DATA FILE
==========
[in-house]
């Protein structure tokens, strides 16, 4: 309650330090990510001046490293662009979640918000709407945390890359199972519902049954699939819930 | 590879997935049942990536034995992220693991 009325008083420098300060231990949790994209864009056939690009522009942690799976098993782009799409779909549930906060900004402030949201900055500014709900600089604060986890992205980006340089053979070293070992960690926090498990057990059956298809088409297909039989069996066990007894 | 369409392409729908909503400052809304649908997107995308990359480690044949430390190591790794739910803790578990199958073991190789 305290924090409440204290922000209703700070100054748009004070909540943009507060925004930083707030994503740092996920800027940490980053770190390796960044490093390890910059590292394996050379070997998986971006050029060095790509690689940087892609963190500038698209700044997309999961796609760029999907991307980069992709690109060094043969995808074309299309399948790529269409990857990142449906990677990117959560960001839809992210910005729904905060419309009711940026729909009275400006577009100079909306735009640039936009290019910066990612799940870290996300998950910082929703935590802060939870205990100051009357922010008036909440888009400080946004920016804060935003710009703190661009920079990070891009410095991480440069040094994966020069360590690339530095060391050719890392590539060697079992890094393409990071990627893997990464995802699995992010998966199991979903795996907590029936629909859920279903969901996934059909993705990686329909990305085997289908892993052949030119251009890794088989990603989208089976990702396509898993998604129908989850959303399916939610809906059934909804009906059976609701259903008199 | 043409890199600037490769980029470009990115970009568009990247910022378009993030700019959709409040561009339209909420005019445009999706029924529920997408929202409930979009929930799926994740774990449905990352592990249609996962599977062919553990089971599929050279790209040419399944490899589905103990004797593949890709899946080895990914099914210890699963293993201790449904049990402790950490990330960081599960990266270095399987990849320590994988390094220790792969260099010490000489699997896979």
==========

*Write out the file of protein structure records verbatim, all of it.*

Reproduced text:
[in-house]
């Protein structure tokens, strides 16, 4: 309650330090990510001046490293662009979640918000709407945390890359199972519902049954699939819930 | 590879997935049942990536034995992220693991 009325008083420098300060231990949790994209864009056939690009522009942690799976098993782009799409779909549930906060900004402030949201900055500014709900600089604060986890992205980006340089053979070293070992960690926090498990057990059956298809088409297909039989069996066990007894 | 369409392409729908909503400052809304649908997107995308990359480690044949430390190591790794739910803790578990199958073991190789 305290924090409440204290922000209703700070100054748009004070909540943009507060925004930083707030994503740092996920800027940490980053770190390796960044490093390890910059590292394996050379070997998986971006050029060095790509690689940087892609963190500038698209700044997309999961796609760029999907991307980069992709690109060094043969995808074309299309399948790529269409990857990142449906990677990117959560960001839809992210910005729904905060419309009711940026729909009275400006577009100079909306735009640039936009290019910066990612799940870290996300998950910082929703935590802060939870205990100051009357922010008036909440888009400080946004920016804060935003710009703190661009920079990070891009410095991480440069040094994966020069360590690339530095060391050719890392590539060697079992890094393409990071990627893997990464995802699995992010998966199991979903795996907590029936629909859920279903969901996934059909993705990686329909990305085997289908892993052949030119251009890794088989990603989208089976990702396509898993998604129908989850959303399916939610809906059934909804009906059976609701259903008199 | 043409890199600037490769980029470009990115970009568009990247910022378009993030700019959709409040561009339209909420005019445009999706029924529920997408929202409930979009929930799926994740774990449905990352592990249609996962599977062919553990089971599929050279790209040419399944490899589905103990004797593949890709899946080895990914099914210890699963293993201790449904049990402790950490990330960081599960990266270095399987990849320590994988390094220790792969260099010490000489699997896979």